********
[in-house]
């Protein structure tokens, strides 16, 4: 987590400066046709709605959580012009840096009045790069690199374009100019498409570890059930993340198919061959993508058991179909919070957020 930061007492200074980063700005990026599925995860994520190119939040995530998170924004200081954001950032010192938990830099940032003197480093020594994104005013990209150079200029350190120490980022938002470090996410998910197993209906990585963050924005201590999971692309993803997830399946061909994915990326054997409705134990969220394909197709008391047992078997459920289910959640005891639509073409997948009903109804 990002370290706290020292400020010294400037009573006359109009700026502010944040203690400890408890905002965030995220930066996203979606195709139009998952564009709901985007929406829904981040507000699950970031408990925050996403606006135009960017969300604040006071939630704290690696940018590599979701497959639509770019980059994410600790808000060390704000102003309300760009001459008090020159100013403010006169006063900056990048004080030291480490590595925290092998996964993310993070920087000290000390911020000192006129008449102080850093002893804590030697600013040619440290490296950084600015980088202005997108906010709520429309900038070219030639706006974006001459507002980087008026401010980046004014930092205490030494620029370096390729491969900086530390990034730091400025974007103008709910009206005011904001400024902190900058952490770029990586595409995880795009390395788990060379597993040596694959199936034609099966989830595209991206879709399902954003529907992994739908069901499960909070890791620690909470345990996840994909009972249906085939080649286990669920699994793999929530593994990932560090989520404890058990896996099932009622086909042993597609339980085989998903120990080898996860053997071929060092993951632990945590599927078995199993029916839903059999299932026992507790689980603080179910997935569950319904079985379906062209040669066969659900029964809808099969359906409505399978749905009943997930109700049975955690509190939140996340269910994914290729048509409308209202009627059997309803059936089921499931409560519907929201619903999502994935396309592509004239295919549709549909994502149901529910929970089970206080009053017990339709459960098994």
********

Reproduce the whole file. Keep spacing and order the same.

[in-house]
């Protein structure tokens, strides 16, 4: 987590400066046709709605959580012009840096009045790069690199374009100019498409570890059930993340198919061959993508058991179909919070957020 930061007492200074980063700005990026599925995860994520190119939040995530998170924004200081954001950032010192938990830099940032003197480093020594994104005013990209150079200029350190120490980022938002470090996410998910197993209906990585963050924005201590999971692309993803997830399946061909994915990326054997409705134990969220394909197709008391047992078997459920289910959640005891639509073409997948009903109804 990002370290706290020292400020010294400037009573006359109009700026502010944040203690400890408890905002965030995220930066996203979606195709139009998952564009709901985007929406829904981040507000699950970031408990925050996403606006135009960017969300604040006071939630704290690696940018590599979701497959639509770019980059994410600790808000060390704000102003309300760009001459008090020159100013403010006169006063900056990048004080030291480490590595925290092998996964993310993070920087000290000390911020000192006129008449102080850093002893804590030697600013040619440290490296950084600015980088202005997108906010709520429309900038070219030639706006974006001459507002980087008026401010980046004014930092205490030494620029370096390729491969900086530390990034730091400025974007103008709910009206005011904001400024902190900058952490770029990586595409995880795009390395788990060379597993040596694959199936034609099966989830595209991206879709399902954003529907992994739908069901499960909070890791620690909470345990996840994909009972249906085939080649286990669920699994793999929530593994990932560090989520404890058990896996099932009622086909042993597609339980085989998903120990080898996860053997071929060092993951632990945590599927078995199993029916839903059999299932026992507790689980603080179910997935569950319904079985379906062209040669066969659900029964809808099969359906409505399978749905009943997930109700049975955690509190939140996340269910994914290729048509409308209202009627059997309803059936089921499931409560519907929201619903999502994935396309592509004239295919549709549909994502149901529910929970089970206080009053017990339709459960098994």